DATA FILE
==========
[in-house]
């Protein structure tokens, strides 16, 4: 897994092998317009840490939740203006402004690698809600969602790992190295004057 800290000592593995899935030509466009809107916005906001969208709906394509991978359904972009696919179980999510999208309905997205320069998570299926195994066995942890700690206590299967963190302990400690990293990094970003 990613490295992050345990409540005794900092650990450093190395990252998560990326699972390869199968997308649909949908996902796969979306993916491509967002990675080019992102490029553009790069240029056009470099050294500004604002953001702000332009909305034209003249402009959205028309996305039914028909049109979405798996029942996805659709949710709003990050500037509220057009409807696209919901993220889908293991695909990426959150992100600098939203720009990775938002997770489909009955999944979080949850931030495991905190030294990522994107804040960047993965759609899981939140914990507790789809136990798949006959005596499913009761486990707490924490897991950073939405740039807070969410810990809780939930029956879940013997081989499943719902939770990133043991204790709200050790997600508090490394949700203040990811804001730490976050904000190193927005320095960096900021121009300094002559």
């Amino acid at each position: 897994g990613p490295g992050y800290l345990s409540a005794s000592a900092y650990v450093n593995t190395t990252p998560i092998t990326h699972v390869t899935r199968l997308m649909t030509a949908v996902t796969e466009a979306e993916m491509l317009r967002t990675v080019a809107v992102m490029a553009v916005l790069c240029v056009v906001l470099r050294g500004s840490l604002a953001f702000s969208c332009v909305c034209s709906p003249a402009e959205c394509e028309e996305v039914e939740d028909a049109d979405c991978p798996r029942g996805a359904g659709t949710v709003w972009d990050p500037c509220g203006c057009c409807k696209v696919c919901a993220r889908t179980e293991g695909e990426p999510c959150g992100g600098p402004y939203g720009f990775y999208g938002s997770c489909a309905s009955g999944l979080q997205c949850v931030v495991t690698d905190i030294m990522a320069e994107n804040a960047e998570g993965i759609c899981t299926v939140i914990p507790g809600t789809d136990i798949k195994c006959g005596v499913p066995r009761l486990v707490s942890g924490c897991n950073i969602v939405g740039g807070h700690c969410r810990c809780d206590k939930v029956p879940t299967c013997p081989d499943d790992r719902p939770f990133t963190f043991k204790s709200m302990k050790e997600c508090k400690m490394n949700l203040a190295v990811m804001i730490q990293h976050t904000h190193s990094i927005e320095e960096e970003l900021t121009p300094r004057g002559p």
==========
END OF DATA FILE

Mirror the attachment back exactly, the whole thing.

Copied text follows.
[in-house]
């Protein structure tokens, strides 16, 4: 897994092998317009840490939740203006402004690698809600969602790992190295004057 800290000592593995899935030509466009809107916005906001969208709906394509991978359904972009696919179980999510999208309905997205320069998570299926195994066995942890700690206590299967963190302990400690990293990094970003 990613490295992050345990409540005794900092650990450093190395990252998560990326699972390869199968997308649909949908996902796969979306993916491509967002990675080019992102490029553009790069240029056009470099050294500004604002953001702000332009909305034209003249402009959205028309996305039914028909049109979405798996029942996805659709949710709003990050500037509220057009409807696209919901993220889908293991695909990426959150992100600098939203720009990775938002997770489909009955999944979080949850931030495991905190030294990522994107804040960047993965759609899981939140914990507790789809136990798949006959005596499913009761486990707490924490897991950073939405740039807070969410810990809780939930029956879940013997081989499943719902939770990133043991204790709200050790997600508090490394949700203040990811804001730490976050904000190193927005320095960096900021121009300094002559």
């Amino acid at each position: 897994g990613p490295g992050y800290l345990s409540a005794s000592a900092y650990v450093n593995t190395t990252p998560i092998t990326h699972v390869t899935r199968l997308m649909t030509a949908v996902t796969e466009a979306e993916m491509l317009r967002t990675v080019a809107v992102m490029a553009v916005l790069c240029v056009v906001l470099r050294g500004s840490l604002a953001f702000s969208c332009v909305c034209s709906p003249a402009e959205c394509e028309e996305v039914e939740d028909a049109d979405c991978p798996r029942g996805a359904g659709t949710v709003w972009d990050p500037c509220g203006c057009c409807k696209v696919c919901a993220r889908t179980e293991g695909e990426p999510c959150g992100g600098p402004y939203g720009f990775y999208g938002s997770c489909a309905s009955g999944l979080q997205c949850v931030v495991t690698d905190i030294m990522a320069e994107n804040a960047e998570g993965i759609c899981t299926v939140i914990p507790g809600t789809d136990i798949k195994c006959g005596v499913p066995r009761l486990v707490s942890g924490c897991n950073i969602v939405g740039g807070h700690c969410r810990c809780d206590k939930v029956p879940t299967c013997p081989d499943d790992r719902p939770f990133t963190f043991k204790s709200m302990k050790e997600c508090k400690m490394n949700l203040a190295v990811m804001i730490q990293h976050t904000h190193s990094i927005e320095e960096e970003l900021t121009p300094r004057g002559p």